Rehab center pays to settle discrimination suit

Southfield rehabilitation and nursing company Health Partners, Inc. has agreed to pay $25,000 to settle a case in which the company was accused of discrimination against an employee who had tested positive for tuberculosis.

In EEOC v. Health Partners, Inc. (Case No. 2:11-CV-12024), filed in U.S. District Court for the Eastern District of Michigan, the EEOC charged that Health Partners violated the Americans with Disabilities Act (ADA) by refusing to allow an employee to start working after she tested positive for tuberculosis on a preliminary skin test. The EEOC contended that such conduct violates the ADA because Health Partners regarded her as disabled even though she was not contagious and did not pose a direct threat of health risk.

Rather than engage in protracted litigation, Health Partners agreed to a two-year consent decree which requires it to pay $25,000 to the employee and train those employees responsible for hiring about ADA rules, according to the EEOC.

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She’s not fat. She’s pregnant.

A successful member of Weight Watchers is suing The WW Group, Inc. d/b/a Weight Watchers for refusing to hire her as a group leader because she was pregnant.

The U.S. Equal Employment Opportunity Commission charged in a lawsuit filed today that Weight Watchers violated federal law when it refused to hire the woman.

According to an EEOC statement, the job seeker had been a long-term client of Weight Watchers. She had successfully met her weight loss goals, and had maintained the weight loss. She had done so well that her own group leader encouraged her to apply for a group leader position.

But Weight Watchers discovered she was pregnant, and according to the EEOC, the woman was told that Weight Watchers does not hire pregnant women and the company refused to consider her further for the job.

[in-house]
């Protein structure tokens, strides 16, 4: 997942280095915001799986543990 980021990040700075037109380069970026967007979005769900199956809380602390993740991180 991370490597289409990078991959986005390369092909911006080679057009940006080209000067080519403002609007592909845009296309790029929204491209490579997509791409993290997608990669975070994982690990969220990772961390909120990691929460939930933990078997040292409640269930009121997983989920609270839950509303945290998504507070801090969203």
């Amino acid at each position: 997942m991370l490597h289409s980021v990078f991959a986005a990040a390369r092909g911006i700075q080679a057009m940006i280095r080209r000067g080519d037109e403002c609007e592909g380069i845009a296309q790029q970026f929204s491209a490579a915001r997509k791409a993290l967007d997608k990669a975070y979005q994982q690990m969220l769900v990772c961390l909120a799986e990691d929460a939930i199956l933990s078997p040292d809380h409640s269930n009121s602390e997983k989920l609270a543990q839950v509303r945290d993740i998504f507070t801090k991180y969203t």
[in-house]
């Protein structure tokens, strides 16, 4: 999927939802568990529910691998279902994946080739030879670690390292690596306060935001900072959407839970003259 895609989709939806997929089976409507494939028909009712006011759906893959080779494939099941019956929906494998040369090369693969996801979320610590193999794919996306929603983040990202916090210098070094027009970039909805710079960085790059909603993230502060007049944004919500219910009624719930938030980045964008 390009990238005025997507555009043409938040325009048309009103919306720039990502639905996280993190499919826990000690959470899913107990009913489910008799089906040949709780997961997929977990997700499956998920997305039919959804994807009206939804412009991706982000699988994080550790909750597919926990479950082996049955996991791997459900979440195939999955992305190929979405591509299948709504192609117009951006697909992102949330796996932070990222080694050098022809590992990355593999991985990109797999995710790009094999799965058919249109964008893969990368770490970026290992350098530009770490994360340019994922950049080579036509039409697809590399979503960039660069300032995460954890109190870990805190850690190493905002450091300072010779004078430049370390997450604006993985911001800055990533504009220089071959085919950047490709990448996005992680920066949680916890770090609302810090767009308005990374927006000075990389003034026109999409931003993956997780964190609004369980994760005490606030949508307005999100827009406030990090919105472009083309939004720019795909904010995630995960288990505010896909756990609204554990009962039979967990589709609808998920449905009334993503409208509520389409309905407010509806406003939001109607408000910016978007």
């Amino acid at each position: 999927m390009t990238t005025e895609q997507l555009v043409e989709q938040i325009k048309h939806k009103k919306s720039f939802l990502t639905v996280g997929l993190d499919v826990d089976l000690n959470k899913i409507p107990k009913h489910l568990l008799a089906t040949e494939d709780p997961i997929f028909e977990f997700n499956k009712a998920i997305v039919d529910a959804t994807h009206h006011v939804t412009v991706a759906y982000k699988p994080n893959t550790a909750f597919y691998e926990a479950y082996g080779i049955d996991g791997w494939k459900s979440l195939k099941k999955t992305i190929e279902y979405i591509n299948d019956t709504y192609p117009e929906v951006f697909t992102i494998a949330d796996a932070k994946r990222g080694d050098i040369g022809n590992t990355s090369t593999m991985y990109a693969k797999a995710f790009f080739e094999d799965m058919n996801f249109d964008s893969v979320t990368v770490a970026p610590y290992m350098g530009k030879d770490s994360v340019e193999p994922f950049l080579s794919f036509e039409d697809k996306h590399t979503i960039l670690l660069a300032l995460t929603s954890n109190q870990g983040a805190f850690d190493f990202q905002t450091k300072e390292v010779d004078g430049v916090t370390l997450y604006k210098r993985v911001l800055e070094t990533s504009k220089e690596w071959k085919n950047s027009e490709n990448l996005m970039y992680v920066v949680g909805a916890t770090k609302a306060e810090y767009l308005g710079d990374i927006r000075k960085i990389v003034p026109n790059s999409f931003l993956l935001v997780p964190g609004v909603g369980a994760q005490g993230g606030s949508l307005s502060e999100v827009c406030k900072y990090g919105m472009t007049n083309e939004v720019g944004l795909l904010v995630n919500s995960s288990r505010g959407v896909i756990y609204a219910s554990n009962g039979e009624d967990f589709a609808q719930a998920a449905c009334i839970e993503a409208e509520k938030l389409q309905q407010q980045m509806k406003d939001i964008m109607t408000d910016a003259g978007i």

From the EEOC:

Refusing to consider a woman for a job because she is pregnant violates Title VII of the Civil Rights Act of 1964, as amended by the Pregnancy Discrimination Act. The EEOC filed suit against Weight Watchers in U.S. District Court, Eastern District of Michigan, (EEOC v. The WW Group, Inc., d/b/a Weight Watchers International, Inc., Case No. 2:11-cv-14220) after first attempting to settle the matter. The EEOC’s suit seeks back pay, compensatory and punitive damages on behalf of the applicant along with injunctive relief intended to prevent further instances of pregnancy discrimination.

“Maintaining a blanket policy against hiring pregnant women is a clear violation of the law,” said EEOC Trial Attorney Nedra Campbell. “The EEOC will vigorously enforce a pregnant woman’s right to be considered for a job.”

The WW Group, Inc. owns and operates Weight Watchers International, Inc. (NYSE: WTW) franchisees. The WW Group, Inc. was founded in 1968 and is based in Farmington Hills, Mich. It operates outlets in Michigan and in Canada.

The EEOC is the federal agency that enforces federal laws prohibiting employment discrimination. Further information about the EEOC is available on the agency’s web site at http://www.eeoc.gov.

Out of work and out of luck

The job market in Michigan has for some workers become like a game of musical chairs, and someone keeps swiping the seats from the game. The result has meant that some out-of-work Michiganders, and there are a lot of them – about 500,000, according to the State of Michigan – take longer to find work than they might have needed in a robust economy.

And though those workers have no control over the economy as a whole, they are certainly feeling penalized for being out of work, even if their jobless state is not of their own making.

According to a story in the New York Times this week, employers are openly admitting to excluding the unemployed from …. well, being considered for employment. Want ads in a sampling of papers around the country make it clear that the out-of-work need not apply.

In an economy that’s the worst for workers since the Great Depression, some Michigan lawmakers are saying that’s not fair, and earlier this year introducted House Bill 4675, which would prohibit employers seeking to hire workers from discriminating against the unemployed.

It’s a nice thought, but the bill probably has no chance of passing. And even if it did, what good would it do?

Bingham Farms-based employment lawyer Robert M. Vercruysse said that many employers find the unemployed to be attractive job candidates. He noted that they are able and eager to start work immediately, and “there are no non-compete issues and they will generally take the job offer at the pay range posted.”

But for those who don’t see the practical upside of hiring unemployed workers, proving that an employer is refusing to consider the jobless candidate would be “very difficult to prove,” he said.